From the rifle to the mic, drill team musician gives back to wounded warriors

By Staff Sgt. Luisito BrooksAugust 21, 2013

From the rifle to the mic, drill team musician gives back to wounded warriors
1 / 2 Show Caption + Hide Caption – Staff Sgt. Nathan Fair, infantryman, U.S. Army Drill Team, 3rd U.S. Infantry Regiment (The Old Guard), enjoys performing music during in his spare time. His songs, inspired by his love for Soldiers he has worked alongside, are available to download o... (Photo Credit: U.S. Army) VIEW ORIGINAL
From the rifle to the mic, drill team musician gives back to wounded warriors
2 / 2 Show Caption + Hide Caption – Staff Sgt. Nathan Fair, infantryman, U.S. Army Drill Team, 3d U.S. Infantry Regiment (The Old Guard), performs during the Country Music Television's (CMT) Bike Week, Aug. 6, at the Legendary Sturgis Buffalo Chip in South Dakota. The event showcased d... (Photo Credit: U.S. Army) VIEW ORIGINAL

JOINT BASE MYER-HENDERSON HALL, Va. (Aug. 21, 2013) -- Staff Sgt. Nathan Fair found comfort in the strings of his guitar during stressful times as an infantryman in Iraq and Afghanistan.

"I played because it was my way to unwind," said Fair. "I needed it because I didn't know if I would make it back from the battles that we were having three and four times a day."

Fair added that he had played the guitar for about 12 years but not for more than an audience of a couple soldiers.

"We would sit around a small fire, and I would play for these guys. I could see in their eyes that they really connected with my music. That really gave me confidence," said Fair, infantryman, U.S. Army Drill Team, 3d U.S. Infantry Regiment (The Old Guard). "They would tell me that I was really good and I should keep going with this."

The camaraderie between Fair and his fellow battle buddies enabled him to make it through some of the toughest times in war. When he had to deal with the unfortunate circumstance of losing one of them, he turned to his guitar.

"Everyone dealt with in their own way. I started writing music about experiences and hardships that many service members go through after losing someone," said Fair. "I enjoyed sharing my music with other soldiers, but I also wanted my music to reach further."

Fair wasn't sure where to take his passion for performing after returning home from his deployments. He eventually entered a singer, songwriter contest at the Huske Hardware House in Fayetteville, N.C. in 2011.

"I really didn't want to go at first, but all my friends told me I should. I just went along with everyone just for fun," said Fair. "I didn't think that I would win anything."

Fair was taken aback when he won first place with his song "Fallen Soldier," a song he and a friend wrote during a deployment.

"It was absolutely incredible," said Fair. "From that moment, I started getting offers to open for different groups across the country."

Fair's most recent performance, the Country Music Television's Bike Week at the Legendary Sturgis Buffalo Chip in South Dakota, showcased dozens of rock/country bands and musicians, vendors and entertainment for more than 700,000 people.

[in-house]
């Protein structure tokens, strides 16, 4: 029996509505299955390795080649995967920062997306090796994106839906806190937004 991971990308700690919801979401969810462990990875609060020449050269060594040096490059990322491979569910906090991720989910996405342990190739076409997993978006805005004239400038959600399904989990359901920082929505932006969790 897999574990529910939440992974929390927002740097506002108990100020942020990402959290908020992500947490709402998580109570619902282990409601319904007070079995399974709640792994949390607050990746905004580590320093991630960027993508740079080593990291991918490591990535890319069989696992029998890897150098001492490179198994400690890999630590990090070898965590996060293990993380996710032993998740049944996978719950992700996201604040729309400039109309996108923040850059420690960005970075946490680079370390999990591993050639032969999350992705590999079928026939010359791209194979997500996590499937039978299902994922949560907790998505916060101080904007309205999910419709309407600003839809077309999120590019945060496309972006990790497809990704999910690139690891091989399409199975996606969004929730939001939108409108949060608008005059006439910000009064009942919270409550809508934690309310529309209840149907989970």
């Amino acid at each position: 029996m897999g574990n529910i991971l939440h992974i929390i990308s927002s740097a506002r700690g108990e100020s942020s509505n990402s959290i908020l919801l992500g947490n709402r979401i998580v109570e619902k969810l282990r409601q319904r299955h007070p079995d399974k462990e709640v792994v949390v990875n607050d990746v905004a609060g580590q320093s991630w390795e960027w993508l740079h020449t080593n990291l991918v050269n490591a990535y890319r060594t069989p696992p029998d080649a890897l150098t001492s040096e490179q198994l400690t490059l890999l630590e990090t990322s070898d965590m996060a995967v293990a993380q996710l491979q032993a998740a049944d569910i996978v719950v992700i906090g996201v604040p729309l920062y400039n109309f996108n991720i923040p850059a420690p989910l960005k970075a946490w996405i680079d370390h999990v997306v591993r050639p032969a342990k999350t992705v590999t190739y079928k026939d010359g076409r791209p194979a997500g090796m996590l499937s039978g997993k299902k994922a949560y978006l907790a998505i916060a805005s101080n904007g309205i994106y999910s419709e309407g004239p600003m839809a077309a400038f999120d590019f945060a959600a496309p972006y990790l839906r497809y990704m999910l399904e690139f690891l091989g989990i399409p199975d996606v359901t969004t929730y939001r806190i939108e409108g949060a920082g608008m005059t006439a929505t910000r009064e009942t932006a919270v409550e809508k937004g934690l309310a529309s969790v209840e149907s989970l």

"Some call this place the music and motorcycle Mecca because people come from all over to be a part of it," said Fair.

Fair earned a spot through a referral from Madison Rising, a patriotic rock band who also performed at the event.

"I have opened for those guys many times, so after they got into CMT's Bike Week, they fought to get me there too," said Fair. "It was a dream come true to play there."

Two Navy SEALs killed in Benghazi were honored during a memorial ceremony before Fair went on stage.

He said because the crowd was cheering so loud after the ceremony, it made him somewhat nervous.

"My knees were getting weak. It literally scared the crap out of me because prior to this, the most I ever played for was around 6,000 people," said Fair. "I looked out across the sea of leather, motorcycles and amped-up Americans, and I was just blown away."

He began to feel something unexpected out on that stage in front of all the listeners; calmness.

"I just began to talk to the audience and all of a sudden I was relaxed. I introduced myself and said I was an active duty soldier. The crowd just went crazy," said Fair. "I told them my songs can be downloaded on iTunes and all proceeds go to Wounded Warrior Project, Operation Restore Warrior, and Wounded Wear."

These nonprofit organizations honor and empower severely injured service members by supporting and providing them with resources to fulfill any needs that they may have.

"I can't say enough about these organizations and what they do for all soldiers and some of my friends as well," said Fair. "It is so important that we help these heroes because of their sacrifices."

Fair's performance lasted just a few minutes, but he said, it seemed more like an eternity.

"I guess I sang with such passion that I almost don't remember a whole lot," he said. "I just remember looking out over the audience and being lost in my words."

While Fair was performing, he failed to notice the reaction he received from the viewers. Hundreds of thousands of bikers revved their engines as a sign of respect and love for his performance.

"I knew they appreciated my music when I heard that. I can't put into words what that felt like," said Fair. "It was really crazy to see that many people in one place listening to me."

Fair has been through a lot of extreme situations, but nothing was more memorable than this performance.

"I was very honored and humbled to represent my unit and the U.S. Army," said Fair. "I love the military, this country and everything we stand for."

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